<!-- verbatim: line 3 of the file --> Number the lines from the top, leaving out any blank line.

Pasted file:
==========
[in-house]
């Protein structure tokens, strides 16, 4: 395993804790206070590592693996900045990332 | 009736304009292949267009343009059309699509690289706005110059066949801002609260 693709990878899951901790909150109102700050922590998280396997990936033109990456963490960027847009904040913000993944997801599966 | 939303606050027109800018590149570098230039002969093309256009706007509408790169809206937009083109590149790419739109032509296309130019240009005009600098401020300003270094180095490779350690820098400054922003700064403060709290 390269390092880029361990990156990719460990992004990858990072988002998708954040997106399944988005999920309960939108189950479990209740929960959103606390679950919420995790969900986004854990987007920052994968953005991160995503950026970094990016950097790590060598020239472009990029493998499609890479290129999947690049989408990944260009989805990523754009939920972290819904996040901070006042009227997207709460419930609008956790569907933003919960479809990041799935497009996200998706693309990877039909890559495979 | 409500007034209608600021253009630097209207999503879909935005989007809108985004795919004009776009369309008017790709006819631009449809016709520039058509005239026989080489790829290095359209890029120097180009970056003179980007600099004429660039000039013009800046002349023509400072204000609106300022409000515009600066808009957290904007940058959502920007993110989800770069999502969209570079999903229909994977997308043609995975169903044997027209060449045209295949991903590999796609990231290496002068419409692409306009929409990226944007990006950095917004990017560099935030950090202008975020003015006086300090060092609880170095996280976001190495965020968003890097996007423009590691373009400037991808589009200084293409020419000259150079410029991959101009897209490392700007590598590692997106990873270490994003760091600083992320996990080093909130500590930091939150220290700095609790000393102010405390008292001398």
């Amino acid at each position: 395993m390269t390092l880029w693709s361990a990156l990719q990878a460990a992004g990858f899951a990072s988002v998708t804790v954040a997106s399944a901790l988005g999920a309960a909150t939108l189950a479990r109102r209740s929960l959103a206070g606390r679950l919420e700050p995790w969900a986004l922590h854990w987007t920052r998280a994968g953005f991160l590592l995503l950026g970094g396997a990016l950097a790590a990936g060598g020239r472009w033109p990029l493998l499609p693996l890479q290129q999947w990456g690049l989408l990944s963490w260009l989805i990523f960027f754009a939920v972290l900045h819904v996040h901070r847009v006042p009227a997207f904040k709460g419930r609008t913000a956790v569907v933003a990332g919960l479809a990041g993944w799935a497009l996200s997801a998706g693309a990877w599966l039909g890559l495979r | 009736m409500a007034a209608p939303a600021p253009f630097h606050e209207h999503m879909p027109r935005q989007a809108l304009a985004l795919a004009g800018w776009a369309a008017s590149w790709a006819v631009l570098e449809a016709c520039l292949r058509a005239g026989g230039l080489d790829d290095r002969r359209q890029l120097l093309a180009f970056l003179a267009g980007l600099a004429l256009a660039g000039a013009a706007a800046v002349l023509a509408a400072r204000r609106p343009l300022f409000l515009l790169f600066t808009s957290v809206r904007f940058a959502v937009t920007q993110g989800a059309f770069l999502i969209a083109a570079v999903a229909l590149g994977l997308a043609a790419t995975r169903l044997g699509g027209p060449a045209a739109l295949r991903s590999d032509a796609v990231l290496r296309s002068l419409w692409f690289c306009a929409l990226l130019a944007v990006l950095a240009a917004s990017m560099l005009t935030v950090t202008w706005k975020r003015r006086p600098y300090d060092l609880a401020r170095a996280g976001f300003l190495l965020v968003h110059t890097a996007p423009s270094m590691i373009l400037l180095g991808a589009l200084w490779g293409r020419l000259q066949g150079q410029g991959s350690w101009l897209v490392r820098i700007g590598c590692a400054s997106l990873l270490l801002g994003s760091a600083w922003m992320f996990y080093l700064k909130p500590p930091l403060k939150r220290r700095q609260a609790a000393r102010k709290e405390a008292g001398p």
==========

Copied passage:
């Amino acid at each position: 395993m390269t390092l880029w693709s361990a990156l990719q990878a460990a992004g990858f899951a990072s988002v998708t804790v954040a997106s399944a901790l988005g999920a309960a909150t939108l189950a479990r109102r209740s929960l959103a206070g606390r679950l919420e700050p995790w969900a986004l922590h854990w987007t920052r998280a994968g953005f991160l590592l995503l950026g970094g396997a990016l950097a790590a990936g060598g020239r472009w033109p990029l493998l499609p693996l890479q290129q999947w990456g690049l989408l990944s963490w260009l989805i990523f960027f754009a939920v972290l900045h819904v996040h901070r847009v006042p009227a997207f904040k709460g419930r609008t913000a956790v569907v933003a990332g919960l479809a990041g993944w799935a497009l996200s997801a998706g693309a990877w599966l039909g890559l495979r | 009736m409500a007034a209608p939303a600021p253009f630097h606050e209207h999503m879909p027109r935005q989007a809108l304009a985004l795919a004009g800018w776009a369309a008017s590149w790709a006819v631009l570098e449809a016709c520039l292949r058509a005239g026989g230039l080489d790829d290095r002969r359209q890029l120097l093309a180009f970056l003179a267009g980007l600099a004429l256009a660039g000039a013009a706007a800046v002349l023509a509408a400072r204000r609106p343009l300022f409000l515009l790169f600066t808009s957290v809206r904007f940058a959502v937009t920007q993110g989800a059309f770069l999502i969209a083109a570079v999903a229909l590149g994977l997308a043609a790419t995975r169903l044997g699509g027209p060449a045209a739109l295949r991903s590999d032509a796609v990231l290496r296309s002068l419409w692409f690289c306009a929409l990226l130019a944007v990006l950095a240009a917004s990017m560099l005009t935030v950090t202008w706005k975020r003015r006086p600098y300090d060092l609880a401020r170095a996280g976001f300003l190495l965020v968003h110059t890097a996007p423009s270094m590691i373009l400037l180095g991808a589009l200084w490779g293409r020419l000259q066949g150079q410029g991959s350690w101009l897209v490392r820098i700007g590598c590692a400054s997106l990873l270490l801002g994003s760091a600083w922003m992320f996990y080093l700064k909130p500590p930091l403060k939150r220290r700095q609260a609790a000393r102010k709290e405390a008292g001398p």